Published online by Cambridge University Press: 12 June 2017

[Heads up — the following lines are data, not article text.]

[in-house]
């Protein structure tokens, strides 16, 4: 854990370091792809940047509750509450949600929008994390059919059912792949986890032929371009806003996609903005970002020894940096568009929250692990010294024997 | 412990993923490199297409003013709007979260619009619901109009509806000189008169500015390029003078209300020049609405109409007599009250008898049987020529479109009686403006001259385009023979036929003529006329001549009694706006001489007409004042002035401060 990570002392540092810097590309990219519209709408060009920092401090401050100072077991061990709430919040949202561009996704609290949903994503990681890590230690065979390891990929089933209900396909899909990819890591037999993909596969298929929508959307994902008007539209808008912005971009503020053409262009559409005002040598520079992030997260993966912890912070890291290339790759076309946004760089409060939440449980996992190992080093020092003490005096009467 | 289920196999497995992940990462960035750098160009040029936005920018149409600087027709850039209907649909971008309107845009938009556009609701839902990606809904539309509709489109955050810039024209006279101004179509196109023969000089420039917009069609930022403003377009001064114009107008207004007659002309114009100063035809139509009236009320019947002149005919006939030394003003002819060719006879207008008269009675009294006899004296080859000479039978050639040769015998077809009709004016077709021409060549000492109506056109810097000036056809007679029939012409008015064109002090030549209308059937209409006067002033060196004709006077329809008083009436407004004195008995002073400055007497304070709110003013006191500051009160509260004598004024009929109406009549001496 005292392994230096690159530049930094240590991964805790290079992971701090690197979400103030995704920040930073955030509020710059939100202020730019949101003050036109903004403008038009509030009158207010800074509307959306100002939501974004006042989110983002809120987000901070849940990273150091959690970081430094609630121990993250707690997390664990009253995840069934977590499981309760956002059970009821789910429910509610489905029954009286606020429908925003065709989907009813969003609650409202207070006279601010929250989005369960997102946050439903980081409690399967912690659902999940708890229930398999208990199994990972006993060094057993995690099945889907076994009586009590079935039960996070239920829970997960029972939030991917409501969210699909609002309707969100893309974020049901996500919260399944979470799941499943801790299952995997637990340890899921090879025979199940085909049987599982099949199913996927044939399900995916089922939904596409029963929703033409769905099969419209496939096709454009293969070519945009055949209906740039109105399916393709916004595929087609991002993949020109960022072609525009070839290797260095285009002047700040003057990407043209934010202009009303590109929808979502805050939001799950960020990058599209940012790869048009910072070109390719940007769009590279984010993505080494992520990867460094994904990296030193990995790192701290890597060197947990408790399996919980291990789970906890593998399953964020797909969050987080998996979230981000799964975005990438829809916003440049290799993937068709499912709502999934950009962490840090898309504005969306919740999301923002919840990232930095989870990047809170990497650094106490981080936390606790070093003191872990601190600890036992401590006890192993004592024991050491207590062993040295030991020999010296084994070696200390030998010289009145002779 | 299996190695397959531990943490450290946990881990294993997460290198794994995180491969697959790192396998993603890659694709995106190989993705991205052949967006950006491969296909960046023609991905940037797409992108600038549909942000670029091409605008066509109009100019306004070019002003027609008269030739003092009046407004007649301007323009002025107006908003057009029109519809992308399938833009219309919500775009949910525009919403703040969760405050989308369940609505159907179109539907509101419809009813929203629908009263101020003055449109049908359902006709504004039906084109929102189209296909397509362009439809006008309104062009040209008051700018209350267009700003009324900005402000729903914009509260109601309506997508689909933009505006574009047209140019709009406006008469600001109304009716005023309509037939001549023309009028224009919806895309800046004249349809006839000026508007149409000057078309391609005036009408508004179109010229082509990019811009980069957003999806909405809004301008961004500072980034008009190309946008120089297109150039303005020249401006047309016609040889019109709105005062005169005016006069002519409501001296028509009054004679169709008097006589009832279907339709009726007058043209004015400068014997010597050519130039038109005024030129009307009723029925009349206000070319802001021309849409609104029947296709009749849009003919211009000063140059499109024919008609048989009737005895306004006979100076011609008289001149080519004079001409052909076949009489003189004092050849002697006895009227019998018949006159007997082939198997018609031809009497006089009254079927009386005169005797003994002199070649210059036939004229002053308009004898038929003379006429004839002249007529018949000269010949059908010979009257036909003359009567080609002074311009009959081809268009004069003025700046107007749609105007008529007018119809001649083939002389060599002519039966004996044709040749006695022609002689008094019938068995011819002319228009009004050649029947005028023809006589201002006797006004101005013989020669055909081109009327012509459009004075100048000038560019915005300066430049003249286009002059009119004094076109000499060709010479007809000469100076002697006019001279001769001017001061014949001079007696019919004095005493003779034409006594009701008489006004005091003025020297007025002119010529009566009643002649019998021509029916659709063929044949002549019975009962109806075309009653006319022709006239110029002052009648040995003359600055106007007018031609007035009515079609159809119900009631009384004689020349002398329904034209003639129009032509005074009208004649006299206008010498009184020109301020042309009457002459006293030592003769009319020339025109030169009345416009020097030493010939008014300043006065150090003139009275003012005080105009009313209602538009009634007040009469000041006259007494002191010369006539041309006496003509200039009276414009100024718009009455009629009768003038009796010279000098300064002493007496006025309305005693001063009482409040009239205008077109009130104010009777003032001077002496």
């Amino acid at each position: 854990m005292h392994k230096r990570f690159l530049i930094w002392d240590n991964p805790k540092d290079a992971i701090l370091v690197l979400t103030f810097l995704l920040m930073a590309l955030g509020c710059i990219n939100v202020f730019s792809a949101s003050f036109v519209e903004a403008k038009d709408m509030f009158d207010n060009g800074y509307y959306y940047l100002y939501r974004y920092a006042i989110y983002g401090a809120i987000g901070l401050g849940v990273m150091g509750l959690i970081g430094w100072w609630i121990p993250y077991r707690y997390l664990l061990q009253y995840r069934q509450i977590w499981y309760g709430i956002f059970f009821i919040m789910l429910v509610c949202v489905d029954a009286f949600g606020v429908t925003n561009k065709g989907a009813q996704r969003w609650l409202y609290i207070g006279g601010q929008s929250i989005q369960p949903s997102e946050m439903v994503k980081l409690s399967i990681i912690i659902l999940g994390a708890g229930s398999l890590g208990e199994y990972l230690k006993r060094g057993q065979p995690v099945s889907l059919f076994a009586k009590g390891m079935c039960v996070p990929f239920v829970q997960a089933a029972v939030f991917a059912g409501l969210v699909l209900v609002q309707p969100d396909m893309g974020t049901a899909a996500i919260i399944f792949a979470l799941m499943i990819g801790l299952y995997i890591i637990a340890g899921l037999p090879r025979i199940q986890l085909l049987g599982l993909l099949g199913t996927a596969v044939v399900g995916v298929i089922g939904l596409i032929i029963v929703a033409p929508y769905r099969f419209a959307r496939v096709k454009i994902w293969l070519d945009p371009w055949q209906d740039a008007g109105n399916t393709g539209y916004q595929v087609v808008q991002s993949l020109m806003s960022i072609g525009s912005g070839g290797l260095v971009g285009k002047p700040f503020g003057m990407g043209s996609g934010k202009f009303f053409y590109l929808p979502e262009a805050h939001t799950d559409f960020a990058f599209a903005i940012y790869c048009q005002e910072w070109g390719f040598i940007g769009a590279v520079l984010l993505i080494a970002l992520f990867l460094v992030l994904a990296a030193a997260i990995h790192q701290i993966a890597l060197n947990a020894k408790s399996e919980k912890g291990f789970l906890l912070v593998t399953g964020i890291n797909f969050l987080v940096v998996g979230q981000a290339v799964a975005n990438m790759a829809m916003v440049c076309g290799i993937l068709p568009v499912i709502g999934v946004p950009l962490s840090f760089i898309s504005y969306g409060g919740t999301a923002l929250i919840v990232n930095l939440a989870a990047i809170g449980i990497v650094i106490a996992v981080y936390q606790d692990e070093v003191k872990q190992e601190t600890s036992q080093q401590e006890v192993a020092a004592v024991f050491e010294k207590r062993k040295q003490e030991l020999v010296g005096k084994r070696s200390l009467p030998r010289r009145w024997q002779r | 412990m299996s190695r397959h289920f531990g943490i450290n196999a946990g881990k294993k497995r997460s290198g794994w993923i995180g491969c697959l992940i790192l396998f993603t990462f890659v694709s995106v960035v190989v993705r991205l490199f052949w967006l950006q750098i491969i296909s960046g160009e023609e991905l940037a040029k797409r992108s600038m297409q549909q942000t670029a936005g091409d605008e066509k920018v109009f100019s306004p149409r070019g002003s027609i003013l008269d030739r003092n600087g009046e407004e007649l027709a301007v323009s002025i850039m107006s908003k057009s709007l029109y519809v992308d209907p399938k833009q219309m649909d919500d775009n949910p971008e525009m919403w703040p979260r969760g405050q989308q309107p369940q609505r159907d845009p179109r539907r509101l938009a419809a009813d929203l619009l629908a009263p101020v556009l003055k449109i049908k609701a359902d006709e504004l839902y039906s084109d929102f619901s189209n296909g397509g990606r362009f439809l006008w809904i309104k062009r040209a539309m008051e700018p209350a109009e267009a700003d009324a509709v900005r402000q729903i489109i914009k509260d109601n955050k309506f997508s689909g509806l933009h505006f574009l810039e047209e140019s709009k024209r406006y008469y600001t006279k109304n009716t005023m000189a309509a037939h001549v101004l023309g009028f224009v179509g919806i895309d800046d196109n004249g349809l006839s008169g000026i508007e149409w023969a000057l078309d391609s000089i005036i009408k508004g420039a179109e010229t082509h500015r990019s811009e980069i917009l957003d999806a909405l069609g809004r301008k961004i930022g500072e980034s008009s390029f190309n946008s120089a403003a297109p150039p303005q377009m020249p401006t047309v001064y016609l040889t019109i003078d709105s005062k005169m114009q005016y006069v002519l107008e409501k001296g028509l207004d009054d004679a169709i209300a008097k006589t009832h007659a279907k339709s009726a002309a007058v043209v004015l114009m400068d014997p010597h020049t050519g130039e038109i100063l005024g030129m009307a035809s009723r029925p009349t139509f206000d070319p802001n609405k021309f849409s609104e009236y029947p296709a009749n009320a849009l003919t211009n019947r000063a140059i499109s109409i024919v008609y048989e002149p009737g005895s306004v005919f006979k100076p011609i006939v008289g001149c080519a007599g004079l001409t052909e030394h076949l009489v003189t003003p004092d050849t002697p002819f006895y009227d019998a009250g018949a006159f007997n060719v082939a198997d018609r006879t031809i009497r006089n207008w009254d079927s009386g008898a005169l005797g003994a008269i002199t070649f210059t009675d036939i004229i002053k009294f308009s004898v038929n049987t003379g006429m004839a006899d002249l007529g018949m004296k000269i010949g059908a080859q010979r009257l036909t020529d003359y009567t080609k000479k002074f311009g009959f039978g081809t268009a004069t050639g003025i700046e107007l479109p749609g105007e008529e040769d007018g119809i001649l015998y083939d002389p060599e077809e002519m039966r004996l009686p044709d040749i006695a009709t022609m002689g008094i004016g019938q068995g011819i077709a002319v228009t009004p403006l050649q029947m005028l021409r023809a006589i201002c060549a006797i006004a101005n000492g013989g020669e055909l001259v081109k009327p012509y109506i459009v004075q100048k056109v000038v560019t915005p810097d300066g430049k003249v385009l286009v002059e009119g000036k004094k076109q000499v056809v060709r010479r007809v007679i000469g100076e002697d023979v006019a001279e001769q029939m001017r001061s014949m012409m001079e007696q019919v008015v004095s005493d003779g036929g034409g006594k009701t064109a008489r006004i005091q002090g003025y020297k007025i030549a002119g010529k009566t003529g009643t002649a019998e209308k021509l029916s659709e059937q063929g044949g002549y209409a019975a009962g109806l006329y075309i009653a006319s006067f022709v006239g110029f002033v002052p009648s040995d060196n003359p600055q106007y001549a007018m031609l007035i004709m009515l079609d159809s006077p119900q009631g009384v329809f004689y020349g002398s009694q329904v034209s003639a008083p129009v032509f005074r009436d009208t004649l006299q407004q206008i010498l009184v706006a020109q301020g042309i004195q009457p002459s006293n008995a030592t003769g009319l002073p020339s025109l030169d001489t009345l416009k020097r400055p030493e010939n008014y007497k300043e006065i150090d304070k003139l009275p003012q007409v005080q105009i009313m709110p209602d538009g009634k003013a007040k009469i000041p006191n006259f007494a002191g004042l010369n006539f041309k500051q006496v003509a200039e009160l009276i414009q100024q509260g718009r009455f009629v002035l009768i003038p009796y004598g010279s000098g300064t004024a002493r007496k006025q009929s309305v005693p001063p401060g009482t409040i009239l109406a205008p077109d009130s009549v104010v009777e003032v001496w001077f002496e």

Formation of 14C-atrazine degradation products and their distribution in the top 90 cm of soil was determined over 16 mo in a Webster clay loam in the field. After 16 mo, 64% of the applied 14C could still be accounted for in the 90-cm soil profile. At 1 mo after treatment (MAT), 14C moved to the 70- to 80-cm depth. Rapid movement of radioactivity could be attributed in part to preferential movement through vertical macropores. Atrazine accounted for 32% of the 14C applied 16 MAT and was the predominant 14C-compound in soil below 10 cm through 12 MAT. Hydroxyatrazine (HA) was the major degradation product in the top 10 cm of soil accounting for 9% of the 14C present 1 MAT and increasing to 24% within 6 MAT. Deethylatrazine (BEA) was the predominant degradation product at depths greater than 10 cm, accounting for 26% of the 14C in the 10- to 20-cm depth 16 MAT. Deisopropylatrazine (DIA) accounted for less than 10% of the 14C recovered at any soil depth. Deethyldeisopropylatrazine (DEDIA) and an unidentified product were detected in soil extracts 1 MAT indicating further degradation past primary metabolites. The proportion of DEA and DIA increased while the proportion of HA decreased as soil depth increased indicating that DEA and DIA are more mobile in soil than HA. The large amount of radioactivity remaining in the soil 16 MAT suggests that a large pool of atrazine and its degradation products are present in the soil for a long period of time, having the potential to move deeper in the soil and ultimately contaminate ground water.
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